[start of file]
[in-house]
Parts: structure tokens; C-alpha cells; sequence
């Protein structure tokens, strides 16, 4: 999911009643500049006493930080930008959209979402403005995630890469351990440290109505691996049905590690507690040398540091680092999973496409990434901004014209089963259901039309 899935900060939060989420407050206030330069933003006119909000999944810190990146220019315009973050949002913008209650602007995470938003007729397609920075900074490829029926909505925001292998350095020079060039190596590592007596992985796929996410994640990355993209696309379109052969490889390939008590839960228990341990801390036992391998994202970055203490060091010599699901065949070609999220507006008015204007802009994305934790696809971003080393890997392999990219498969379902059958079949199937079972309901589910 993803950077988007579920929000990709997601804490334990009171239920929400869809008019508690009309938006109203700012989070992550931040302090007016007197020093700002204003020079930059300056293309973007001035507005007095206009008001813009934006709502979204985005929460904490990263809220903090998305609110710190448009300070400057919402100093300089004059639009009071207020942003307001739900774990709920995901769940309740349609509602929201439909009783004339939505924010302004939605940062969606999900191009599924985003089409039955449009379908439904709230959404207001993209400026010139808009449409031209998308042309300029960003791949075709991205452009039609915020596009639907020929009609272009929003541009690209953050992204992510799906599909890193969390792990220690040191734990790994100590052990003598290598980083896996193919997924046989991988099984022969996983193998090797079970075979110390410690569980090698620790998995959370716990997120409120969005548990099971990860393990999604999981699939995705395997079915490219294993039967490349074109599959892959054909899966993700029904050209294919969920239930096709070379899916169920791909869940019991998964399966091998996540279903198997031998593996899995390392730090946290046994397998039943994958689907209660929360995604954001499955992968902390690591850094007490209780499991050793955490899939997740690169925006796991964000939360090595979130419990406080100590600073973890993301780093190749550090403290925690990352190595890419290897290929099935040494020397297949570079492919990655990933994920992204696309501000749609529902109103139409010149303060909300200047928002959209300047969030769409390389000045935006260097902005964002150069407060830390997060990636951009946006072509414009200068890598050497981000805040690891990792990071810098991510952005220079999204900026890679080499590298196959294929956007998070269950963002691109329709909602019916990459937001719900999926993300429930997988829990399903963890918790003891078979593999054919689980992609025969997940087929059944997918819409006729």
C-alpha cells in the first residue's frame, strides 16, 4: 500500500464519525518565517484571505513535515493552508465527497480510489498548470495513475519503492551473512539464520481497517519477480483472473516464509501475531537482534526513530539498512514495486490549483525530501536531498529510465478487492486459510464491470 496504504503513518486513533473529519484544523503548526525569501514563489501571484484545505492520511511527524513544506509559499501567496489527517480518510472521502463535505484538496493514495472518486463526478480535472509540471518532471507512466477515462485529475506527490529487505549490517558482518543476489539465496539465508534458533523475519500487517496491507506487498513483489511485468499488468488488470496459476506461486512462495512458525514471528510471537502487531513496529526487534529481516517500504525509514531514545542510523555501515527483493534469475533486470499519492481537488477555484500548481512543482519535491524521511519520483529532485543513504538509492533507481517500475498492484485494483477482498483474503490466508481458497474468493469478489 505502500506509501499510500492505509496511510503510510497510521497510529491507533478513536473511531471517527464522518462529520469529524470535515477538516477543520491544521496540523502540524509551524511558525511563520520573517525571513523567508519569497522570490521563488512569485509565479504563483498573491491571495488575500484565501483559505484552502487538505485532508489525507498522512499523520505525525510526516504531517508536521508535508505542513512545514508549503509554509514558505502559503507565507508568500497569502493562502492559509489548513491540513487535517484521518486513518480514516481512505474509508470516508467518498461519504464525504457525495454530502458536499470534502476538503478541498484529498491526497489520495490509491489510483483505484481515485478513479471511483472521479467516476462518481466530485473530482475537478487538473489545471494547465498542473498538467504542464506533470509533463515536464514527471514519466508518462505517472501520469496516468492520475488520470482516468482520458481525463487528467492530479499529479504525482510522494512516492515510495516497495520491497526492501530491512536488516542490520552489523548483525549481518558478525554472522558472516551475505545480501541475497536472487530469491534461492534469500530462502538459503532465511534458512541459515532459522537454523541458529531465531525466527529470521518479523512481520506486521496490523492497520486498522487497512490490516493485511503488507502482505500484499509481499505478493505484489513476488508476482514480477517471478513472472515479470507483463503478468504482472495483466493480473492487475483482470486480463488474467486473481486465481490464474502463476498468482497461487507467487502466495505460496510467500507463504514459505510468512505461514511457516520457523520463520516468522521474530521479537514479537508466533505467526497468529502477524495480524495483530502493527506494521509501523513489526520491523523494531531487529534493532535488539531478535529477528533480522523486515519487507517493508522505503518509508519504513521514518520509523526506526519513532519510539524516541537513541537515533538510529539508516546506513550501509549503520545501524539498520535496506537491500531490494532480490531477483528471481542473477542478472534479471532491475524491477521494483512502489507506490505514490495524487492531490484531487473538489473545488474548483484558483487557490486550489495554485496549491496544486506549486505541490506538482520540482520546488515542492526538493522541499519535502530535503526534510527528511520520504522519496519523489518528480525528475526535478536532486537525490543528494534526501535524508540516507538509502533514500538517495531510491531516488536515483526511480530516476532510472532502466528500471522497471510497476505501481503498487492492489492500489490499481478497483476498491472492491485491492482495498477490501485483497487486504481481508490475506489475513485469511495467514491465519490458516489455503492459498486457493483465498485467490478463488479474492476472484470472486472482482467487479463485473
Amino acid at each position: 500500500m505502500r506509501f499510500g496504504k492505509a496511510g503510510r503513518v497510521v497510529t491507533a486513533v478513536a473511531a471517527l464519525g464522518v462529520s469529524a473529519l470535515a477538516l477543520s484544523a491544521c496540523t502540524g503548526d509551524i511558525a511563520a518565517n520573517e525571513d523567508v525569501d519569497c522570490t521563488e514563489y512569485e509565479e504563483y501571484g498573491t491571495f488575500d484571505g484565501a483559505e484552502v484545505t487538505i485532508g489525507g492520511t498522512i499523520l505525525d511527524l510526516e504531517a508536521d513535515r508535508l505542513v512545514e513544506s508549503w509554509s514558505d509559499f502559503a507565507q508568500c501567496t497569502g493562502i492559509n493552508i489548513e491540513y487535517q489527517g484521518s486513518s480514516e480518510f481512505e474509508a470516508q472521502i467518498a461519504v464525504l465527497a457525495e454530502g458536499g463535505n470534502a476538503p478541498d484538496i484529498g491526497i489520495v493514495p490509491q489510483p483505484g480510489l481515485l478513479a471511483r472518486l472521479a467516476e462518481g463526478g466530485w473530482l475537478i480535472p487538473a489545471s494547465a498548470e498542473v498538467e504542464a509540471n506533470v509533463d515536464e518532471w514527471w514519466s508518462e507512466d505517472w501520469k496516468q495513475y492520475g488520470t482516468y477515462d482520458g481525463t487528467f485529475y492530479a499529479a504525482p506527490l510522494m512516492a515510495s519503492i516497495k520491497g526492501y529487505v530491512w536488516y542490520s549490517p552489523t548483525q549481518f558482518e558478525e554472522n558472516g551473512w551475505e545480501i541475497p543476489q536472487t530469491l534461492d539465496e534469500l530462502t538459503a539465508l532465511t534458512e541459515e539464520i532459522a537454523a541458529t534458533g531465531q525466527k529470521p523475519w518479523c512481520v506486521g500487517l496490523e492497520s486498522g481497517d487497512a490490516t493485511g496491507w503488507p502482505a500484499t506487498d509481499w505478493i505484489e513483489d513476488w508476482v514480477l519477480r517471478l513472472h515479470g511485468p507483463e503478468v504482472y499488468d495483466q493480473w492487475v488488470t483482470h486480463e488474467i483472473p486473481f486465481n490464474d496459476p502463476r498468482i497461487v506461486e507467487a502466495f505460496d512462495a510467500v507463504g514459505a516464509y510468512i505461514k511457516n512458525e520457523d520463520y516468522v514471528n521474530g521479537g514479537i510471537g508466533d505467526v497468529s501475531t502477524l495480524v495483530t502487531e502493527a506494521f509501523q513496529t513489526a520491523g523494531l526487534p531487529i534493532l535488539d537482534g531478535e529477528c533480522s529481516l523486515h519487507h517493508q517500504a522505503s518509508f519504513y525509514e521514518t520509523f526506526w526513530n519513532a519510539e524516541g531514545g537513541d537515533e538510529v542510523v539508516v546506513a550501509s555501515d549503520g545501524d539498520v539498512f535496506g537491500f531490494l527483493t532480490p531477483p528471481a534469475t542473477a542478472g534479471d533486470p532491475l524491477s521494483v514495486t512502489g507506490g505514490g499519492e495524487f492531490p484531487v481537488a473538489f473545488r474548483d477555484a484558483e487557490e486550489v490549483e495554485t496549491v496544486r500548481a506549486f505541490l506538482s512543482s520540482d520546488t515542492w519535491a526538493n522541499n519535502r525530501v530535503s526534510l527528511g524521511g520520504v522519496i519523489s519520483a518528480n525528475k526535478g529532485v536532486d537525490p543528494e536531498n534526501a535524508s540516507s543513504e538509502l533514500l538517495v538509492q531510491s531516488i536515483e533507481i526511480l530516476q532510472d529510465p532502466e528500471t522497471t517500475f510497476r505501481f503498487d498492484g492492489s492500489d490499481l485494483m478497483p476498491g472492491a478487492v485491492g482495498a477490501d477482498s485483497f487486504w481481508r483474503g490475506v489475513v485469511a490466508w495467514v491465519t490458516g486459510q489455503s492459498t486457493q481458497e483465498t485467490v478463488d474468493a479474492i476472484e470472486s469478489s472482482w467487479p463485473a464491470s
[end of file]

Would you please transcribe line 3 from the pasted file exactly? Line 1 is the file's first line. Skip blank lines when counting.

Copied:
């Protein structure tokens, strides 16, 4: 999911009643500049006493930080930008959209979402403005995630890469351990440290109505691996049905590690507690040398540091680092999973496409990434901004014209089963259901039309 899935900060939060989420407050206030330069933003006119909000999944810190990146220019315009973050949002913008209650602007995470938003007729397609920075900074490829029926909505925001292998350095020079060039190596590592007596992985796929996410994640990355993209696309379109052969490889390939008590839960228990341990801390036992391998994202970055203490060091010599699901065949070609999220507006008015204007802009994305934790696809971003080393890997392999990219498969379902059958079949199937079972309901589910 993803950077988007579920929000990709997601804490334990009171239920929400869809008019508690009309938006109203700012989070992550931040302090007016007197020093700002204003020079930059300056293309973007001035507005007095206009008001813009934006709502979204985005929460904490990263809220903090998305609110710190448009300070400057919402100093300089004059639009009071207020942003307001739900774990709920995901769940309740349609509602929201439909009783004339939505924010302004939605940062969606999900191009599924985003089409039955449009379908439904709230959404207001993209400026010139808009449409031209998308042309300029960003791949075709991205452009039609915020596009639907020929009609272009929003541009690209953050992204992510799906599909890193969390792990220690040191734990790994100590052990003598290598980083896996193919997924046989991988099984022969996983193998090797079970075979110390410690569980090698620790998995959370716990997120409120969005548990099971990860393990999604999981699939995705395997079915490219294993039967490349074109599959892959054909899966993700029904050209294919969920239930096709070379899916169920791909869940019991998964399966091998996540279903198997031998593996899995390392730090946290046994397998039943994958689907209660929360995604954001499955992968902390690591850094007490209780499991050793955490899939997740690169925006796991964000939360090595979130419990406080100590600073973890993301780093190749550090403290925690990352190595890419290897290929099935040494020397297949570079492919990655990933994920992204696309501000749609529902109103139409010149303060909300200047928002959209300047969030769409390389000045935006260097902005964002150069407060830390997060990636951009946006072509414009200068890598050497981000805040690891990792990071810098991510952005220079999204900026890679080499590298196959294929956007998070269950963002691109329709909602019916990459937001719900999926993300429930997988829990399903963890918790003891078979593999054919689980992609025969997940087929059944997918819409006729």